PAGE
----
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Keywords:

  • Indian continental margin;
  • rifting;
  • volcanic passive margin;
  • nonvolcanic passive margin;
  • melt generation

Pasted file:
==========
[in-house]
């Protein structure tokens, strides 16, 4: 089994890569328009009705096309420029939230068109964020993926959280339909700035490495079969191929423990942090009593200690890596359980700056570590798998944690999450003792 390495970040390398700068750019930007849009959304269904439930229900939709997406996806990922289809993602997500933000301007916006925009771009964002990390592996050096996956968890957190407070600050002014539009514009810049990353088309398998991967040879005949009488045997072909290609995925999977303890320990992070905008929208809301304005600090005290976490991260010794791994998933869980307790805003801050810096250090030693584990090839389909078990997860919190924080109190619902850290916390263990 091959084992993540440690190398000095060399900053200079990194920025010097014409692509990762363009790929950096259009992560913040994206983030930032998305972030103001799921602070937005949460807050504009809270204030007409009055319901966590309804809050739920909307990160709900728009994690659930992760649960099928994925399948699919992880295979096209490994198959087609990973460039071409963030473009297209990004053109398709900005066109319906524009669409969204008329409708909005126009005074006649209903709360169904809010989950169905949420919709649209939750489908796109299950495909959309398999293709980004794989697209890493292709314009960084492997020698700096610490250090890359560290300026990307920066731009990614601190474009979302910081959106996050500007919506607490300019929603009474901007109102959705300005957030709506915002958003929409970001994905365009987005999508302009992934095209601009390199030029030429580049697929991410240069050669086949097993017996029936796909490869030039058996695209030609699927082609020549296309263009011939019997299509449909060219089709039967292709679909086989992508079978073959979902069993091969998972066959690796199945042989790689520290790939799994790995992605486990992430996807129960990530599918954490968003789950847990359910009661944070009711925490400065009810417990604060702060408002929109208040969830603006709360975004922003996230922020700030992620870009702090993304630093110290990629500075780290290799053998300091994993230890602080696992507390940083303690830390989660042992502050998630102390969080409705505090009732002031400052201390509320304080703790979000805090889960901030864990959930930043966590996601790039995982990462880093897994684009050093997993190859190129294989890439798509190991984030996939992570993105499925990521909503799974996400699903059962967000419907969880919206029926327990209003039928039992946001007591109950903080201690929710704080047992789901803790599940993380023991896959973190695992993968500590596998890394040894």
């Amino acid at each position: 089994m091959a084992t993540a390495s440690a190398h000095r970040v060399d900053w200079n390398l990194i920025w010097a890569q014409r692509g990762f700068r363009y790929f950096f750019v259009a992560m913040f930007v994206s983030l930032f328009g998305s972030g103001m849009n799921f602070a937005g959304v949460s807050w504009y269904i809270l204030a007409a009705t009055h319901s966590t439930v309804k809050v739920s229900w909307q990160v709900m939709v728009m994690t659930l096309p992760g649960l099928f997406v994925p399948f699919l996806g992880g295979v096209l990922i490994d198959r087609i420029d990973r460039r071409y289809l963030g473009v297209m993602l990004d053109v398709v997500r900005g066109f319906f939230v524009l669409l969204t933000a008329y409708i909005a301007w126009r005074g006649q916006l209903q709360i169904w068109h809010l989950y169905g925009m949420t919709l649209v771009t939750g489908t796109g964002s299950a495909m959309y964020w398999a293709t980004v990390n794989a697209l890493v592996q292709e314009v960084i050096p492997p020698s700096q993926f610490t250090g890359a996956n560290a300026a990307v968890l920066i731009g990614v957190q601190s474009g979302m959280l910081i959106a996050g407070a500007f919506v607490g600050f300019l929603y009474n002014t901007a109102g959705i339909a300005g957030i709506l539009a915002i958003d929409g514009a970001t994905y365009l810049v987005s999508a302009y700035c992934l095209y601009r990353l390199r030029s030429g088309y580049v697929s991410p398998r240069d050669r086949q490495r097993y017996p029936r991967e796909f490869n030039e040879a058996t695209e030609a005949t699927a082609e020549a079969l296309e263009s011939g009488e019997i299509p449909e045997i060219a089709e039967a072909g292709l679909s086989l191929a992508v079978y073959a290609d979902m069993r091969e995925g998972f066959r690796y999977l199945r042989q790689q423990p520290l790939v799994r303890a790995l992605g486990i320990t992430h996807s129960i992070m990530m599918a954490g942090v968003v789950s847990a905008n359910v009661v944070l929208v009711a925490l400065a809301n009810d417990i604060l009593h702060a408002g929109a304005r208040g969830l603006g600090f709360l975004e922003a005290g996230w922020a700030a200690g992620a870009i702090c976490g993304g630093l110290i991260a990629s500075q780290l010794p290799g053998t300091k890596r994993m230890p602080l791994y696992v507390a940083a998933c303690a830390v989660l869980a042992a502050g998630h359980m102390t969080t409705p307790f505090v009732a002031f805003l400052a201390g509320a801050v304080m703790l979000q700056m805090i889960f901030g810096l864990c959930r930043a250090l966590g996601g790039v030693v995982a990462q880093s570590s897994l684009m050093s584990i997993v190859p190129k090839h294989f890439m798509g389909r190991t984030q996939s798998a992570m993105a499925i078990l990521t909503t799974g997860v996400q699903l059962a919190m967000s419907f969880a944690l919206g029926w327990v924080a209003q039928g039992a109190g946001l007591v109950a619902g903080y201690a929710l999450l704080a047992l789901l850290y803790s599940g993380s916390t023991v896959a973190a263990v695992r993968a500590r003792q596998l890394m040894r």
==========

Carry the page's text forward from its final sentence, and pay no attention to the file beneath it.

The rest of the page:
Recent seismic experiments showed that separation of India from the Seychelles occurred in two phases of rifting. The first brief phase of rifting between India and the Laxmi Ridge formed the Gop Rift, which is characterized by thick oceanic crust and underplating of the adjacent continental margins. The age of the Gop Rift is uncertain, initiation of seafloor spreading being some time between 71 and 66 Ma. This was then followed by rifting and seafloor spreading between the Laxmi Ridge and the Seychelles, the onset of which is well dated by magnetic anomalies at 63.4 Ma and characterized by thin oceanic crust. Both of these rift events occurred within 1000 km of the center of the Deccan flood basalts, which formed at 65 ± 1 Ma. To constrain the age of the Gop Rift and to explore the reasons for the change in crustal structure between the Gop Rift and Seychelles-Laxmi Ridge margins, we employ a geodynamic model of rift evolution in which melt volumes, seismic velocity, and rare earth element (REE) chemistry of the melt are estimated. We explore the consequences of different thermal structures, hydration, and depletion on the melt production during the India-Seychelles breakup to understand the reasons behind the thin oceanic crust observed. Magmatism at the Gop Rift is consistent with a model in which the seafloor spreading began at 71 Ma, ca. 6 Myr prior to the Deccan. The opening occurred above a hot mantle layer (temperature of 200°C, thickness of 50 km) that we interpret as incubated Deccan material, which had spread laterally beneath the lithosphere. This scenario is consistent with observed lower crustal seismic velocities of 7.4 km s−1 and 12 km igneous crustal thickness. The model indicates that when the seafloor spreading migrated to the Seychelles-Laxmi Ridge at 63 Ma, the thermal anomaly was reduced significantly but not sufficient to explain the observed reduction in breakup magmatism. From observations here of 5.2 km oceanic crust, lower crustal seismic velocities of 6.9 km s−1 and a flat REE profile, we infer that breakup occurred in a region of mantle that became depleted by prior extension related to the Gop Rift.